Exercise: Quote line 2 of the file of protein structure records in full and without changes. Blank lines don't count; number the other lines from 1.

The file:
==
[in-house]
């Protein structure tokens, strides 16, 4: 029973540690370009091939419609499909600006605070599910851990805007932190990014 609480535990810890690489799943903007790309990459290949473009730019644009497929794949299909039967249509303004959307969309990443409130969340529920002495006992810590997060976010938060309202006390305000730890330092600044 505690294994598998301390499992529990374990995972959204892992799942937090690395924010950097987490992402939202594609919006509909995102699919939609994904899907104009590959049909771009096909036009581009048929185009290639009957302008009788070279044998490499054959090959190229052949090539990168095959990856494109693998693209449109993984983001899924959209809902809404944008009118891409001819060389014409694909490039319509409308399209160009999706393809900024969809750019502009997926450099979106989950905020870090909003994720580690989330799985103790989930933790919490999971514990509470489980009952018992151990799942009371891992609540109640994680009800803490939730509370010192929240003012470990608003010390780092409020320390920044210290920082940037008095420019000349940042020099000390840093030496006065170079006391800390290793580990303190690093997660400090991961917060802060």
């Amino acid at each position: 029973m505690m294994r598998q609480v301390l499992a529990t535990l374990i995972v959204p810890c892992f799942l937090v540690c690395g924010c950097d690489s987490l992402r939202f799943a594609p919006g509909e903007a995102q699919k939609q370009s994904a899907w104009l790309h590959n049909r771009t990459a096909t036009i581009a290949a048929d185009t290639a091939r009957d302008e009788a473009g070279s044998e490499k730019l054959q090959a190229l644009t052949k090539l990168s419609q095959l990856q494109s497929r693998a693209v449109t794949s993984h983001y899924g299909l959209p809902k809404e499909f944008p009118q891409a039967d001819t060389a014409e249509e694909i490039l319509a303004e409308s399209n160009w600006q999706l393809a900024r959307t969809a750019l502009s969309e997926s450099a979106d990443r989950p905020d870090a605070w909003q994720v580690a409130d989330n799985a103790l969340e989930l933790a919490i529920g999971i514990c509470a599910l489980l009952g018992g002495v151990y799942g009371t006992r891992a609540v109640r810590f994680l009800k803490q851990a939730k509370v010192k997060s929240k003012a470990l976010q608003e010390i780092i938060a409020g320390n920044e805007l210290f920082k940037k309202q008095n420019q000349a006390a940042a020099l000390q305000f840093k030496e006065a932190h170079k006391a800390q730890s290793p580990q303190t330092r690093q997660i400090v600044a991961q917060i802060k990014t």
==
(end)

């Protein structure tokens, strides 16, 4: 029973540690370009091939419609499909600006605070599910851990805007932190990014 609480535990810890690489799943903007790309990459290949473009730019644009497929794949299909039967249509303004959307969309990443409130969340529920002495006992810590997060976010938060309202006390305000730890330092600044 505690294994598998301390499992529990374990995972959204892992799942937090690395924010950097987490992402939202594609919006509909995102699919939609994904899907104009590959049909771009096909036009581009048929185009290639009957302008009788070279044998490499054959090959190229052949090539990168095959990856494109693998693209449109993984983001899924959209809902809404944008009118891409001819060389014409694909490039319509409308399209160009999706393809900024969809750019502009997926450099979106989950905020870090909003994720580690989330799985103790989930933790919490999971514990509470489980009952018992151990799942009371891992609540109640994680009800803490939730509370010192929240003012470990608003010390780092409020320390920044210290920082940037008095420019000349940042020099000390840093030496006065170079006391800390290793580990303190690093997660400090991961917060802060």